Cyan’s critics also expressed concerns over continued efforts to circumvent federal regulations and to file cases without merit. As Chubb Insurance explained in a recent report, “Because the costs associated with surviving a motion to dismiss are not high, [plaintiffs’ bar] firms are incentivized to continue filing these suits with the hope of higher payouts if they can survive an early-stage dismissal.” From the plaintiff perspective, Jeremy Lieberman, Managing Partner of Pomerantz, LLP, articulates “Filing a Section 11 claim in state court is wholly consistent with the Securities Act’s mandate that both federal and state courts have concurrent jurisdiction over these claims.” Lieberman further argues state courts are a more appropriate forum if the plaintiff is only litigating Section 11 claims and that plaintiffs’ law firms file in these courts to act in the best interests of the shareholders and to avoid unnecessary regulations that will impede the legal process from obtaining remuneration for injured stockholders.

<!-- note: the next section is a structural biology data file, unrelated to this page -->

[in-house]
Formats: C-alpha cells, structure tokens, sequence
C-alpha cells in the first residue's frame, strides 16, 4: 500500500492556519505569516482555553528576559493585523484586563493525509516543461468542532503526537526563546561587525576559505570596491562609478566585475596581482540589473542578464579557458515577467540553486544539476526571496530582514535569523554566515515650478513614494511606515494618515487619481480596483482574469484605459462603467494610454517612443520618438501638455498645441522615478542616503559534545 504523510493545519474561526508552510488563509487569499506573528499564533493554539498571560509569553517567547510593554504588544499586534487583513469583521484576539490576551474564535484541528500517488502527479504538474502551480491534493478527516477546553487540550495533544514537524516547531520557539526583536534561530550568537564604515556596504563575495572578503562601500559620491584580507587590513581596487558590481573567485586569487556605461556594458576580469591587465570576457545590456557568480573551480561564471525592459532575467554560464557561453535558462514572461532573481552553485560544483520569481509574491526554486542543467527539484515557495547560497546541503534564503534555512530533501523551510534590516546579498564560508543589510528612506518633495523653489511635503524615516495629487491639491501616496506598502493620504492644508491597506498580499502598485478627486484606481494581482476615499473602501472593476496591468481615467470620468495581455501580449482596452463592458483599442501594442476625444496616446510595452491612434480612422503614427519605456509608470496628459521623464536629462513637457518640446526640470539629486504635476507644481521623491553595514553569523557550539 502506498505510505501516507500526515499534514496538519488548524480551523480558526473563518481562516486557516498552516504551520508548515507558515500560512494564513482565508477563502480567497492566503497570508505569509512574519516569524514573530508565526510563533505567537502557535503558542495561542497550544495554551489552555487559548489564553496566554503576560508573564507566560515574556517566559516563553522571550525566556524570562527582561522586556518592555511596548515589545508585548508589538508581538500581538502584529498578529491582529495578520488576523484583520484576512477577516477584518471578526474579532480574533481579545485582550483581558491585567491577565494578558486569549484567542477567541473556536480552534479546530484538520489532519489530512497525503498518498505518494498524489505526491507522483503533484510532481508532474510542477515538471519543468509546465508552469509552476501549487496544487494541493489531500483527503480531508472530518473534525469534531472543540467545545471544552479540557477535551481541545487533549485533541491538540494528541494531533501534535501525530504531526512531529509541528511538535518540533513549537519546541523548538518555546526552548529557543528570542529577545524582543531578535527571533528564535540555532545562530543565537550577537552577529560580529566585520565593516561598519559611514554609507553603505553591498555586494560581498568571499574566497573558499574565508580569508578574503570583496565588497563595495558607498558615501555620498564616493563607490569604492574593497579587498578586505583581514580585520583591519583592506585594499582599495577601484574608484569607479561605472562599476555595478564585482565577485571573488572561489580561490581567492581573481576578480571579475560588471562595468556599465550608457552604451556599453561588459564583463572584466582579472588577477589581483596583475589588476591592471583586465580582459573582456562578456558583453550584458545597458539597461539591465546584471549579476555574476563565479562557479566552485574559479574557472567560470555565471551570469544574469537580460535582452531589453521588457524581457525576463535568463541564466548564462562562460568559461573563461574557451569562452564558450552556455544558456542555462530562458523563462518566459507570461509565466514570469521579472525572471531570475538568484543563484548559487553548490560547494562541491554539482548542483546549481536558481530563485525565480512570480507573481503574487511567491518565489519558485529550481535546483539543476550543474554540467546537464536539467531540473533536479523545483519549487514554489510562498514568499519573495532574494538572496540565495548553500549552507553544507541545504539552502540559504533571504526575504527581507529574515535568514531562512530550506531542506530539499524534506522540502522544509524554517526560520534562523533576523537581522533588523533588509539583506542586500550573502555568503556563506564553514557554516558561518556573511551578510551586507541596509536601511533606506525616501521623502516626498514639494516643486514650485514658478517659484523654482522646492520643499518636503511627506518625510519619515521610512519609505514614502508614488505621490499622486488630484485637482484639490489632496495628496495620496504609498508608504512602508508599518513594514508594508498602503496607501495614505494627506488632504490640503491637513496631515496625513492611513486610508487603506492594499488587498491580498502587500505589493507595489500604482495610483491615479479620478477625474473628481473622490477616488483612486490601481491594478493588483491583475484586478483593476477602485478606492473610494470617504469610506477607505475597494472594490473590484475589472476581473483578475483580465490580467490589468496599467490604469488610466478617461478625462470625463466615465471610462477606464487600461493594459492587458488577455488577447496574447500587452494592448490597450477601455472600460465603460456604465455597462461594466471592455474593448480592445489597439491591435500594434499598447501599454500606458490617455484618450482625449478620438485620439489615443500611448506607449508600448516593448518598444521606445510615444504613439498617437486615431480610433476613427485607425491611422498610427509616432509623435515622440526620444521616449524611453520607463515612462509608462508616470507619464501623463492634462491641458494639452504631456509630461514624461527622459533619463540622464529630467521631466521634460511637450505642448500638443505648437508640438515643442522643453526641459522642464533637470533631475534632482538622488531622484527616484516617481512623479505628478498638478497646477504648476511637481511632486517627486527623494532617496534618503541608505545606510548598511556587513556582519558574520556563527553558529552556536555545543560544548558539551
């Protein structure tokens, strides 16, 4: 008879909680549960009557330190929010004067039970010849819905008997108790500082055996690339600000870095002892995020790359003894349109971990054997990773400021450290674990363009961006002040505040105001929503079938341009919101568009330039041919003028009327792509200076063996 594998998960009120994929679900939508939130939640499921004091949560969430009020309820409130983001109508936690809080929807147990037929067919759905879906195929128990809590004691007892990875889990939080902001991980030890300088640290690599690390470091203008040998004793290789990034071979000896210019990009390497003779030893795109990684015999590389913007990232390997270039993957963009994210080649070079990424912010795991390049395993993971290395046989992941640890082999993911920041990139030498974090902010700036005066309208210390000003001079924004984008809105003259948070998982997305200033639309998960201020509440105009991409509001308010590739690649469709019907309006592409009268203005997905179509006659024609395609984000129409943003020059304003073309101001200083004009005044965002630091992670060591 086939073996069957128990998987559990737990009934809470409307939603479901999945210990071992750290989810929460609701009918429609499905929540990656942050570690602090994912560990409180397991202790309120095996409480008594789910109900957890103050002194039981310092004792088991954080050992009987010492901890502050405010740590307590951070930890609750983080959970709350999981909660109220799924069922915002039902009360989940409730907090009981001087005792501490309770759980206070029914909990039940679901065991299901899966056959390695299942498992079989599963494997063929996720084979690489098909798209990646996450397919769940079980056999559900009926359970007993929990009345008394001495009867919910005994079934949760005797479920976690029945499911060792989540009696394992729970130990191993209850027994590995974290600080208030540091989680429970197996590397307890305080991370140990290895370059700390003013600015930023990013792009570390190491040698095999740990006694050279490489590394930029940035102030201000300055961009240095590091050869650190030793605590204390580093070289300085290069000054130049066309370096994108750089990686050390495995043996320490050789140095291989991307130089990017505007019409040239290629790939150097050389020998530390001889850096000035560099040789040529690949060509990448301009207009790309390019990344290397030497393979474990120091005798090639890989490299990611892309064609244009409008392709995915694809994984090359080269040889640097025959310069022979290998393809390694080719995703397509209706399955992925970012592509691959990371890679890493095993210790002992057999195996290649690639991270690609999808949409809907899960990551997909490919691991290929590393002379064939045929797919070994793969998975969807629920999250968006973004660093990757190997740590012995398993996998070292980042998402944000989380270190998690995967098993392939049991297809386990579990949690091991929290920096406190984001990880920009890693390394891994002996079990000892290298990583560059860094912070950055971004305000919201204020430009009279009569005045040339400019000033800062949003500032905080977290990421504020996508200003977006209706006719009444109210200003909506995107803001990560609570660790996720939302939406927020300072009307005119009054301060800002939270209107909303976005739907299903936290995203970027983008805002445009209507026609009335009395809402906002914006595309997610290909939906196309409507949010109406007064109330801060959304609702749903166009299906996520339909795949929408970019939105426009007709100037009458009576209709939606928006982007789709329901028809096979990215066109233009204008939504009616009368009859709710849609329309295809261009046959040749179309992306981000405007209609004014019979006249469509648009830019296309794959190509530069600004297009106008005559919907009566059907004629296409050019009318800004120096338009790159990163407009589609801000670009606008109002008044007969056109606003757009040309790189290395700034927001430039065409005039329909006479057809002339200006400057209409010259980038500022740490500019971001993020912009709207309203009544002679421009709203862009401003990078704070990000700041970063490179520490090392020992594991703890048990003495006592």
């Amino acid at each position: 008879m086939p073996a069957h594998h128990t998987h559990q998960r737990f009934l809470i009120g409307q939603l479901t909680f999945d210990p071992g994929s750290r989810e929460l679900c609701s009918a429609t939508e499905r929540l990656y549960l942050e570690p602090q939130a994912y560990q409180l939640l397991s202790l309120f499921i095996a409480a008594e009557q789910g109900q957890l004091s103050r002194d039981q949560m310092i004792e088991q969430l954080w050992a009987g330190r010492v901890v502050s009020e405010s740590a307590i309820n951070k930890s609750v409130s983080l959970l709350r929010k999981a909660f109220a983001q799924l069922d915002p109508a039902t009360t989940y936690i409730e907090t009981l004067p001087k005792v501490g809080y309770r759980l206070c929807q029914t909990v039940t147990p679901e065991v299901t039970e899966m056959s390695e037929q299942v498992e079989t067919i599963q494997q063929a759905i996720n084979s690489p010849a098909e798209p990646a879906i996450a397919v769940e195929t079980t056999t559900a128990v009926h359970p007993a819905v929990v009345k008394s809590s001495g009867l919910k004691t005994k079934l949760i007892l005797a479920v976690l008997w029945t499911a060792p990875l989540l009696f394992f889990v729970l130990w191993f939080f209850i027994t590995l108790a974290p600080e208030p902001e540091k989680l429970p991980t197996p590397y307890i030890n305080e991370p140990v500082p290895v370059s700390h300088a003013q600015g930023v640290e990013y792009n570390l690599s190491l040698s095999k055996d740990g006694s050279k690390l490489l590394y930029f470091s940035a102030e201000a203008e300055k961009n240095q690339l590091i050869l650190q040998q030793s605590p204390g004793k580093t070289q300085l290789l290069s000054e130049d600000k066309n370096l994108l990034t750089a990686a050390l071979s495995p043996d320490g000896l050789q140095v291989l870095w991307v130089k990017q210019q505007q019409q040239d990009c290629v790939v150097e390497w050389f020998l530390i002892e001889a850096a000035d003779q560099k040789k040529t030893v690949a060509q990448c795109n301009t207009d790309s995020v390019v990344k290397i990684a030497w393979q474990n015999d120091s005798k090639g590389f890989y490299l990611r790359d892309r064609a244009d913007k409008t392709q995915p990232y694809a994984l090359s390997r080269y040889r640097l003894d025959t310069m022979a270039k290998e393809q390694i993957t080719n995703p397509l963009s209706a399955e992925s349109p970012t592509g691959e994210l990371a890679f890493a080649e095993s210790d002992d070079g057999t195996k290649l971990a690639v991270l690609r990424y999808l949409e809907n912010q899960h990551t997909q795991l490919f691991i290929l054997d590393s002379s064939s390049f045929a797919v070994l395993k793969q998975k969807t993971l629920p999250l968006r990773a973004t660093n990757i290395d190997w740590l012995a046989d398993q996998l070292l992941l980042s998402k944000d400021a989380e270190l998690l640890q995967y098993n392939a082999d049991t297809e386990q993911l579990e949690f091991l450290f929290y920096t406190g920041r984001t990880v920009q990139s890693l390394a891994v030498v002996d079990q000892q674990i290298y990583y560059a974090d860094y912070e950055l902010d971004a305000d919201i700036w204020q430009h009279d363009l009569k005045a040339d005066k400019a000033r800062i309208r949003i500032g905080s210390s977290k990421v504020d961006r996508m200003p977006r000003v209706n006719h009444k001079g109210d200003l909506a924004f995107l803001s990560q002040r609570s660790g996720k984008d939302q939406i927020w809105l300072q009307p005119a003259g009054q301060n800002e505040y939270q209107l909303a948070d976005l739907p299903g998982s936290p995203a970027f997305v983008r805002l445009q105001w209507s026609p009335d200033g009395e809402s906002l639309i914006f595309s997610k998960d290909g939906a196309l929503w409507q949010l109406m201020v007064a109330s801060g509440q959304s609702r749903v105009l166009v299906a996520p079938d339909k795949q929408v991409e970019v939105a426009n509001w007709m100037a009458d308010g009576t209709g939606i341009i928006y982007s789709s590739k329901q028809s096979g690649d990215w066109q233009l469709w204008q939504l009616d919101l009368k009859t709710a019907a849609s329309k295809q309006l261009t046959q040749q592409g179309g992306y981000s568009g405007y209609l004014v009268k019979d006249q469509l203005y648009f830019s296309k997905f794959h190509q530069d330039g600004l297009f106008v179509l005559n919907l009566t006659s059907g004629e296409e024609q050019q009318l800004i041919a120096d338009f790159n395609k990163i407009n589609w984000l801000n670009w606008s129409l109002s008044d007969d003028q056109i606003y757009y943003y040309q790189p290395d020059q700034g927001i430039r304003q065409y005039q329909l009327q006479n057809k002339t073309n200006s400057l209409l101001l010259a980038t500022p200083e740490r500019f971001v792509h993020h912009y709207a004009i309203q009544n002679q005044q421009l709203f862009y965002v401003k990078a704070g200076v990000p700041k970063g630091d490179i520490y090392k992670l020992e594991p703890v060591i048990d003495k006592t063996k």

As shared in the below table, the number of IPOs filed in state courts versus federal courts rose in 2018 and case filings for IPOs were equal in both state and federal jurisdictions in 2019 (2020 data is inconclusive as newly filed class action cases have declined amid the coronavirus pandemic).
Since 2018, securities class action filings in state courts accounted for 20% of total filings. However, 53% of those cases were tied to IPO-related allegations. By contrast, less than half of cases filed in federal courts had ties to an IPO. This comparison unequivocally shows a higher percentage of cases filed in state jurisdictions under the Securities Act of 1933. This also conveys forum-shopping’s presumable occurrence or deliberately-avoid procedural regulations, since so many plaintiff firms are choosing to file IPO cases chiefly in state courts.
Although plaintiffs’ firms seek the best remedy for shareholders, critics’ concerns may hold weight when looking at the data pertaining to IPO dismissals. ISS SCAS data indicates the percentage of state court filing dismissals outweighed the percentage of federal court filing dismissals in most years leading up to Cyan’s ruling. A primary reason the court dismisses cases is lack of merit.